Quasars are some of the brightest objects in the Universe—powerful jets emanating from supermassive black holes as they gorge on gas. However, their light is irregular, both varying in brightness between different quasars and fluctuating in time. A new analysis may have found regularities within those fluctuations, which might allow them to be used as standard candles: objects whose intrinsic properties are known, and therefore can be used to measure large distances in space.

The researchers then fitted straight lines to periods of flux increase and decrease longer than 90 days. They found the slopes of these lines to be nearly the same. While the amount and duration of the change in flux differed, the rate of change in flux was similar. (This is analogous to comparing several cars with different top speeds, but the same acceleration capabilities). The data points were scattered, but still showed a clear trend: the quasars all seemed to vary in their light output at a certain rate, independent of their distance from Earth. [Read more….]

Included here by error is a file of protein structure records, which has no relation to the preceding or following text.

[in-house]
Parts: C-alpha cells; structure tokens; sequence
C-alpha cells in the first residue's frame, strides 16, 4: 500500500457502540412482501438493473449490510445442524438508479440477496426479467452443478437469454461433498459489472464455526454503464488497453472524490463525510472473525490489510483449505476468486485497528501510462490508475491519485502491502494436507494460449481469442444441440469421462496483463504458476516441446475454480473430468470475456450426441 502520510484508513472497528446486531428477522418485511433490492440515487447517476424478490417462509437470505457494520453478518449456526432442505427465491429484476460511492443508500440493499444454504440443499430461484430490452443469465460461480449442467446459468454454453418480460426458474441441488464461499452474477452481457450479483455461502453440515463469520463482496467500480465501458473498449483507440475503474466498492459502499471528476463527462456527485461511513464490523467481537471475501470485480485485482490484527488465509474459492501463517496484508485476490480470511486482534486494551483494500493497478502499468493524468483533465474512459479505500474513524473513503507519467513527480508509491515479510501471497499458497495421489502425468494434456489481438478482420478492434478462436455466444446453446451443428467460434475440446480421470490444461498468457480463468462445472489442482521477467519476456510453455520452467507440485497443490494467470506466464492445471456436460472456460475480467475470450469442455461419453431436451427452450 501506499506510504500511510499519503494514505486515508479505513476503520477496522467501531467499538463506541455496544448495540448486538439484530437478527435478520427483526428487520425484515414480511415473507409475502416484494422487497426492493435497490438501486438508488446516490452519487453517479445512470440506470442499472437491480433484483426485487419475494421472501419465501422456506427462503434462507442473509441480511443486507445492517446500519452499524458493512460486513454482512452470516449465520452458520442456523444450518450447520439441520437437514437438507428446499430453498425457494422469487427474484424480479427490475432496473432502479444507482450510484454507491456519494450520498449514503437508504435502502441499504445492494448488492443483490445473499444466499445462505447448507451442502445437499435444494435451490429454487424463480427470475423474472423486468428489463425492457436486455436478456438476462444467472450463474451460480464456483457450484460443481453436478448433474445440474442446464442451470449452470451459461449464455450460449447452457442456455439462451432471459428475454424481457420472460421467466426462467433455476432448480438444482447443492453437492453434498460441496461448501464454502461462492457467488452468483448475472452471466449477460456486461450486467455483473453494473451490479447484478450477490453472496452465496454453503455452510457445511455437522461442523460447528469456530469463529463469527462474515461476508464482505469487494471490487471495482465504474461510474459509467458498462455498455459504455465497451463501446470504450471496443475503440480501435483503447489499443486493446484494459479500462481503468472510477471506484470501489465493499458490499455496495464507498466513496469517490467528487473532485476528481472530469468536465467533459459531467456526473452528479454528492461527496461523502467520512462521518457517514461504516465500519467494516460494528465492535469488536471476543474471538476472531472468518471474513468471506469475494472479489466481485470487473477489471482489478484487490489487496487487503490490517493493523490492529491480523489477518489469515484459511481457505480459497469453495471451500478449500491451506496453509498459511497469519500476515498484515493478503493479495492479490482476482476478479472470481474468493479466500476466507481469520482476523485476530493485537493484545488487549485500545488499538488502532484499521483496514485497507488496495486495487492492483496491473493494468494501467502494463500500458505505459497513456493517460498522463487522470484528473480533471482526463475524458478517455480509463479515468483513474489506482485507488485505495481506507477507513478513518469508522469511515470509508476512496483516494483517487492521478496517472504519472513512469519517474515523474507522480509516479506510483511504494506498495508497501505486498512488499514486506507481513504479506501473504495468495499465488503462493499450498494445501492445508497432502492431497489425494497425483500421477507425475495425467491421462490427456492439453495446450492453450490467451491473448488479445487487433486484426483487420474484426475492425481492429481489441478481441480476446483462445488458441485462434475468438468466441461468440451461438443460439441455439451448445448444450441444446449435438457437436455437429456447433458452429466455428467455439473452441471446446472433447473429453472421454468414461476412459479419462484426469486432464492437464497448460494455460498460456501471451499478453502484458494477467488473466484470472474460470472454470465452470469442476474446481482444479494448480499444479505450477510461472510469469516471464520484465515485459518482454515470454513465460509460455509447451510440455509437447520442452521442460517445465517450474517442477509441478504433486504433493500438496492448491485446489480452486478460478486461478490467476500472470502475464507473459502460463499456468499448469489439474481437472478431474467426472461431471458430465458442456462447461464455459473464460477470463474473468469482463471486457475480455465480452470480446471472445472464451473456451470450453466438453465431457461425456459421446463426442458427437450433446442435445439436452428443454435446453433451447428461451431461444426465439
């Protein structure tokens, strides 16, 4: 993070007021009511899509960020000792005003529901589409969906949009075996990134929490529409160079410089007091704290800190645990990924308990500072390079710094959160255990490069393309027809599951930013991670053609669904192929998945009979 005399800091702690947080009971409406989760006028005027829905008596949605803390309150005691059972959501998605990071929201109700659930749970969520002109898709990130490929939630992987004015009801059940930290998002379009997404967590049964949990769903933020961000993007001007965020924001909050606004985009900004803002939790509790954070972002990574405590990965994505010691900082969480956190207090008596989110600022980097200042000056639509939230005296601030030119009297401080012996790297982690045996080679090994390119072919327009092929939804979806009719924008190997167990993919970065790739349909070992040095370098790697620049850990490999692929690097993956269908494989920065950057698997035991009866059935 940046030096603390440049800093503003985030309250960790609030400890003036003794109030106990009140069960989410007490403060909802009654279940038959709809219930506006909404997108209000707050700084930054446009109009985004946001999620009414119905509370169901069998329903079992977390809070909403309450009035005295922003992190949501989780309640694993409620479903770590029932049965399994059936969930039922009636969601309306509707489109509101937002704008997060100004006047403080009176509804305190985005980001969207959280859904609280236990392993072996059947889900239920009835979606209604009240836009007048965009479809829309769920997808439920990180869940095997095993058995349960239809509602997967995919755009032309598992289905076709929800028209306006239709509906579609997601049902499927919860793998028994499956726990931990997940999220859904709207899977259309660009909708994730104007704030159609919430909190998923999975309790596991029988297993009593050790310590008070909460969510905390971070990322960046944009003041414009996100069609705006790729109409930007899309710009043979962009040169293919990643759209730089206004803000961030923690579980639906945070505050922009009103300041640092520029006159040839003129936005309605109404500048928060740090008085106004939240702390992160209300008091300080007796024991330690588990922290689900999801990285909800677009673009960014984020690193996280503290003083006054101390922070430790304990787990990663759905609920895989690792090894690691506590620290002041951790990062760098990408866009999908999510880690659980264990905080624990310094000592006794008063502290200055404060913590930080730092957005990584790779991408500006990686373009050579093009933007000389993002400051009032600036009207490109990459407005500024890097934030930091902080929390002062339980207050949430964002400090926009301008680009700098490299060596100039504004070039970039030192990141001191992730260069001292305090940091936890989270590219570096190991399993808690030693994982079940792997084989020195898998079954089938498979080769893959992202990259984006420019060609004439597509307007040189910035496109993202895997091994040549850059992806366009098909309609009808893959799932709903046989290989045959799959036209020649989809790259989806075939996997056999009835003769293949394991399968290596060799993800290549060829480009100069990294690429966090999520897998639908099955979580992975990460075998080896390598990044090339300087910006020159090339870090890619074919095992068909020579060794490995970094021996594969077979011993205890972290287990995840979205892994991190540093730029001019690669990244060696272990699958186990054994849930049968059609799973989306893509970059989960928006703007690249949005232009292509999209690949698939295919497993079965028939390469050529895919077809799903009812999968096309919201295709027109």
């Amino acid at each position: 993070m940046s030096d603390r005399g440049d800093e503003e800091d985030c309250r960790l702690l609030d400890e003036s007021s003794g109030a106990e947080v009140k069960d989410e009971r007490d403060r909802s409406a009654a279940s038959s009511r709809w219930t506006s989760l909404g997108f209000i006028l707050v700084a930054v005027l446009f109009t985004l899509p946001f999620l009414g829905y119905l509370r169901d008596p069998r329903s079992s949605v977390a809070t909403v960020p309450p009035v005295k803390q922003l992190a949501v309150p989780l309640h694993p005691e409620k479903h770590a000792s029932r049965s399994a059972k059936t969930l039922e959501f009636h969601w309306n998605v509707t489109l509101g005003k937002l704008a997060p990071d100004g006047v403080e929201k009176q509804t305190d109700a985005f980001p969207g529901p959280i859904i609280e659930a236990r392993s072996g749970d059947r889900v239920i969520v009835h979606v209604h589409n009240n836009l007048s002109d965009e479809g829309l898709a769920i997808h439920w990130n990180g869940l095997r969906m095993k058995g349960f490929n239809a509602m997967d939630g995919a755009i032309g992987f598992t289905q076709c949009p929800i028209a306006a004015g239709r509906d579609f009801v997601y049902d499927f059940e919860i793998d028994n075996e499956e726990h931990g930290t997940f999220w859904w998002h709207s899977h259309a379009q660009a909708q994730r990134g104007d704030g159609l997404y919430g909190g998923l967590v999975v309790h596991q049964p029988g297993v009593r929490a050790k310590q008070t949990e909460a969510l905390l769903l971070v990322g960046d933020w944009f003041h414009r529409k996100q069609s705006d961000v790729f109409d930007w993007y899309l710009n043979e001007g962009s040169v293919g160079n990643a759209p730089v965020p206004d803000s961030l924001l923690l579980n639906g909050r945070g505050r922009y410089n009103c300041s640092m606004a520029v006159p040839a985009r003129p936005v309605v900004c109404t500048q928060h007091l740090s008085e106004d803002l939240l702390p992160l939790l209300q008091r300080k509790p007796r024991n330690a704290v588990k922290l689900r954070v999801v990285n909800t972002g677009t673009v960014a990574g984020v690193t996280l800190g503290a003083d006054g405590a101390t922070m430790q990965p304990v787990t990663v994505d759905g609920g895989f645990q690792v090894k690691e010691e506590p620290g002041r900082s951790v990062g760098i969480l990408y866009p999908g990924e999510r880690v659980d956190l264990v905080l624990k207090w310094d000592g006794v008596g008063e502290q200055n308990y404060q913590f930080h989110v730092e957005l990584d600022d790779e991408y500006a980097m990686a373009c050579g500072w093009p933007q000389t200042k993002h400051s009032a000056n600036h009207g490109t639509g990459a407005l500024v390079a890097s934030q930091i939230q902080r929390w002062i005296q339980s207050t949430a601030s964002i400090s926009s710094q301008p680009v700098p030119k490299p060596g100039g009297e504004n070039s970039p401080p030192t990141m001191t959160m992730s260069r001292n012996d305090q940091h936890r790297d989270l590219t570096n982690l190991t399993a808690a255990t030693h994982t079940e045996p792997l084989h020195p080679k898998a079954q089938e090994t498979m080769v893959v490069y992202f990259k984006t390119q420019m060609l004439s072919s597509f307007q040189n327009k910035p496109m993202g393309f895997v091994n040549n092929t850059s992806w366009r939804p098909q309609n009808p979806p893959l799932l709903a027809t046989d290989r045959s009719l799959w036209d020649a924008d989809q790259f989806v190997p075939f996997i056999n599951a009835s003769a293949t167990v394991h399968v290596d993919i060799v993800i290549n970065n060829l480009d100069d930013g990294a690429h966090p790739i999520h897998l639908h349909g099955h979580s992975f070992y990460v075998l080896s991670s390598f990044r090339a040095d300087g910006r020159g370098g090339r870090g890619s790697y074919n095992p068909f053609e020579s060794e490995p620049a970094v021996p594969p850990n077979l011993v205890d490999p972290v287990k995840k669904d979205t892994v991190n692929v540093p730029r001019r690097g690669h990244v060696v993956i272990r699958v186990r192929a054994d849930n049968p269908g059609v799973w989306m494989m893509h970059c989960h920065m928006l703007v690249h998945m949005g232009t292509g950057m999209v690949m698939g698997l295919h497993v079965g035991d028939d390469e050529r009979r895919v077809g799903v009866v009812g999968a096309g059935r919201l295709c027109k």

Could quasars be standard candles?

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